I recently read a book by one of my fellow Desert Rosers (and 2016 RITA nominee) Leslie Jones called “Night Hush.” It’s a great story about a woman who serves in the military (spying), who is actually really skilled and talented (and determined!), and who doesn’t put her job in the hopper when she meets the man of her dreams. In fact, she’s ready to put the man in the hopper!

    Hopefully we see more books like that, and more situations in the real world just like it.

    • I get lots of feeds about books in different genres, and recently I’ve noticed more stories where the warrior/soldier is the female in m/f romances. I don’t know whether this is a new trend or if it’s been around for a while and I just missed it, but I think it’s fertile ground for romances.

      • Suzanne Brockmann had a couple of romances quite a few years ago that I can think of where one woman was a helicopter pilot and another was a communications expert. I’m not an auto-buy on military romance, but it’s great to see fictional women fulfilling positions in the military, if for no other reason than they’re reminders to young women that they have wide-open career options.

  2. My dad served in Vietnam, and he once told me he opposed women in the military because he thought they could be a lot more vicious than any man. I think perhaps he was also saying they’d be more likely to break military discipline in order to, well, take care of business.

    I don’t know if that’s strictly true, but I do know that my favorite fictional warrior women are all quite subversive. Cordelia Vorkosigan defies her husband (the leader of a faction of Barrayar’s then-Civil War) in order to rescue her infant son from the other side. She is absolutely ruthless in her goal, but we sympathize with her because we know exactly why she is doing it. It’s a meta sort of thing in the future books of the series about how other Barrayarans (and people from her own planet, Beta) view her after her bloody history. A lot of times, it gets buried. Sometimes, people try to bury her, and then they are suddenly reminded that she’s had two men killed who threatened her (and her loved ones). They treat her with kid gloves after that.

    • I wouldn’t agree with your dad that women are ‘more vicious’. Off the battlefield, the vast majority of violent crimes are committed by men (whether they are against women or other men). There may be some level of interpretation, as there is in other areas of life, where women’s presence is seen as ‘more than’, usually with a negative connotation, frex, when shown video of men and women talking, once women carry more than something like 20%* of the conversation, men will describe them as dominating the conversation. If a woman exudes strength and valor and, yes, violence on the battlefield similar to the male soldiers around her, does it get perceived as more violent? Interesting questions…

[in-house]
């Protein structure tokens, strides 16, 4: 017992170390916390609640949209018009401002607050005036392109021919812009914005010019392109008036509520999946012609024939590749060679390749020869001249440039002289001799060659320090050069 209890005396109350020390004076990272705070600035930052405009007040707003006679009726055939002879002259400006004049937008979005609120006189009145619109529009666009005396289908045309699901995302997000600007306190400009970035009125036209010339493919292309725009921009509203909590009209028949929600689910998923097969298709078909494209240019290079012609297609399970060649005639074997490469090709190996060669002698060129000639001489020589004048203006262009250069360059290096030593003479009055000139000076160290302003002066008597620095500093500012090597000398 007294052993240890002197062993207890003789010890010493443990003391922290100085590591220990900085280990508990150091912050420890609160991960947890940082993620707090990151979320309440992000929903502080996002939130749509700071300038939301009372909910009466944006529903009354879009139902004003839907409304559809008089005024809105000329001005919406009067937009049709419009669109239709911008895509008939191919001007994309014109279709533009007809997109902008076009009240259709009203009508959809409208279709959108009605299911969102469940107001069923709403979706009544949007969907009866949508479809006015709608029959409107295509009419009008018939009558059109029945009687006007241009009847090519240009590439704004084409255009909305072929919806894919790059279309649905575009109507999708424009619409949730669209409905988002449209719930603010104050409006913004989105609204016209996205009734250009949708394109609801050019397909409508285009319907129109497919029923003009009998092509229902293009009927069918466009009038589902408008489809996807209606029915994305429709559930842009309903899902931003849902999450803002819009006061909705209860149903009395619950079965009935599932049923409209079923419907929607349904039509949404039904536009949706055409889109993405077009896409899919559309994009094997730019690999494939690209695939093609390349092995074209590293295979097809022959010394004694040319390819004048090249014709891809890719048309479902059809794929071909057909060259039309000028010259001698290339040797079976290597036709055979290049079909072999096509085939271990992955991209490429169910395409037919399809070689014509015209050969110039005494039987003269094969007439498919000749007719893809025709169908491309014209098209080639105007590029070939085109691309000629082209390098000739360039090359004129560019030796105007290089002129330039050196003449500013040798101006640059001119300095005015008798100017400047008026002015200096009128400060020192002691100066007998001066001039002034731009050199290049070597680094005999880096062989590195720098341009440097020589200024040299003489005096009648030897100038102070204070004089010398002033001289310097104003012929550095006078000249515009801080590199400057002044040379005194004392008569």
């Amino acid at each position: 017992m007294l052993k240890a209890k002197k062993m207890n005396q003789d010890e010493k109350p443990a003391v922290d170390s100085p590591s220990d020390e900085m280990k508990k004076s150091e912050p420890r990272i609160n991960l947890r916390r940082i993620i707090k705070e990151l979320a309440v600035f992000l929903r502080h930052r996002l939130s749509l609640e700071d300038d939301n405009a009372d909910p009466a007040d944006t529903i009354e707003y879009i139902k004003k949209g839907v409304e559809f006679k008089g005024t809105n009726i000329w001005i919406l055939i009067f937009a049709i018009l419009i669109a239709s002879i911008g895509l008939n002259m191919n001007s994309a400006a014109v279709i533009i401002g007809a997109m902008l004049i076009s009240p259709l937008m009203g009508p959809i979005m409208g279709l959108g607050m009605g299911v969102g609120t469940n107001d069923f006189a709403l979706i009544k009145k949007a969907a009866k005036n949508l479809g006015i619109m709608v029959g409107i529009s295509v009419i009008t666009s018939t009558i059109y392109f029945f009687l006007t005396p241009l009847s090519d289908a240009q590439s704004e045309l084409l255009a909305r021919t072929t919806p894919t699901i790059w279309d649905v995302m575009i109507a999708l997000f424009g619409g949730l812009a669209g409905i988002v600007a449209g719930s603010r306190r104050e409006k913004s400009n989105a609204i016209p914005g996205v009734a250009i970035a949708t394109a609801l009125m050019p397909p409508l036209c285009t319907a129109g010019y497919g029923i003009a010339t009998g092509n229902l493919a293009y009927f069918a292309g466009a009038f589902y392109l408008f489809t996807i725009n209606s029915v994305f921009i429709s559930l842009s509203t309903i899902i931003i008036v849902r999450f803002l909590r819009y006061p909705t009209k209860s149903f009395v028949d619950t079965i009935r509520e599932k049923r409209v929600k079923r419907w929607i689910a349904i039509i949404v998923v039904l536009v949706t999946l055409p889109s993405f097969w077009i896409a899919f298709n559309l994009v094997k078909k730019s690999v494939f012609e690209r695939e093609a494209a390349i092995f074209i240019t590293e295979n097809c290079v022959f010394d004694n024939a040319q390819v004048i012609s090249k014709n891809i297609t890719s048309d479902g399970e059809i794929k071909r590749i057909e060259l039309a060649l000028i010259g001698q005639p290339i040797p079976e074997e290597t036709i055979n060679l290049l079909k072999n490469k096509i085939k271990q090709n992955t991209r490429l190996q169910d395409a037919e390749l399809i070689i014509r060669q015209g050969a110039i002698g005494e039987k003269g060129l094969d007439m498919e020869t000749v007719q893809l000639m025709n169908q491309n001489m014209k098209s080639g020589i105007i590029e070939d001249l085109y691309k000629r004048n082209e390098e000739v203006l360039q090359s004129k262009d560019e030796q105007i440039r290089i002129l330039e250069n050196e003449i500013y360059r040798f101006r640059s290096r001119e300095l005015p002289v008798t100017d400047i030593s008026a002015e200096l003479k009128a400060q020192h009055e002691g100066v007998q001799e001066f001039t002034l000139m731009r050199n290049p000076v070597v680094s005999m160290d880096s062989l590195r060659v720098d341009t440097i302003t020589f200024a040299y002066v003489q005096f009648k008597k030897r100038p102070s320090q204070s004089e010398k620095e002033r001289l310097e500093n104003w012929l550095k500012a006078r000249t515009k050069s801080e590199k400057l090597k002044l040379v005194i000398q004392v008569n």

*I am too lazy to look up the studies/actual percentages right now, but it’s significantly below 50%.

      • Yes, I’m not sure I agree with him either, over the course of averages. I could point out some very vicious women, but I could also point out some very vicious men, too. I don’t think vicious people of any sex are good for a military unit’s morale or survival chances.

        One interesting thing: women who participated in the military in the past were highly motivated, and I don’t think there’s ever been a mandatory military service for women in the U.S. (I think there may be mandatory government service for everyone in a few countries, but that’s not restricted to the military, IIRC). That makes a difference. I think we’d see things much differently as a nation if there had been a mandatory draft of able-bodied women as well as men.

        (-: Not going to speculate how much differently — there could be a million different timelines stemming from an alternate history change like a draft for everyone in 1968.

      • Men do seem to commit more violent crimes, but I think I know what Michaeline’s dad means. I think in general situations, women are more practical, and men are more “romantic” in the sense that it’s more difficult for them sometimes to make hard personal choices. Women are more likely to cut to the chase. As in:
        Mom: How can we afford groceries this week?
        Dad: We’ll find a way.
        Mom: Jimmy’s visit to the dentist has to wait.

  3. Wow, fun topic. I have always been interested in and studied about Joan of Arc and Amelia Earhart – two fascinating women. I have also heard, reports from male military spec ops types that they really dislike women terrorists – you don’t get many- like serial killers, and other very violent offenders – but when you do they are always labeled as far more dangerous, unpredictable, and blood-thirsty. I came across an interesting series (only five episodes on “Warrior Women” hosted by Lucy Lawless (Xena: Warrior Princess) – I just found it was on Netflix currently and watched all of the episodes a couple of weeks a go (they are about an hr long ea)… My fav was probably Lozen – Apache medicine & warrior woman.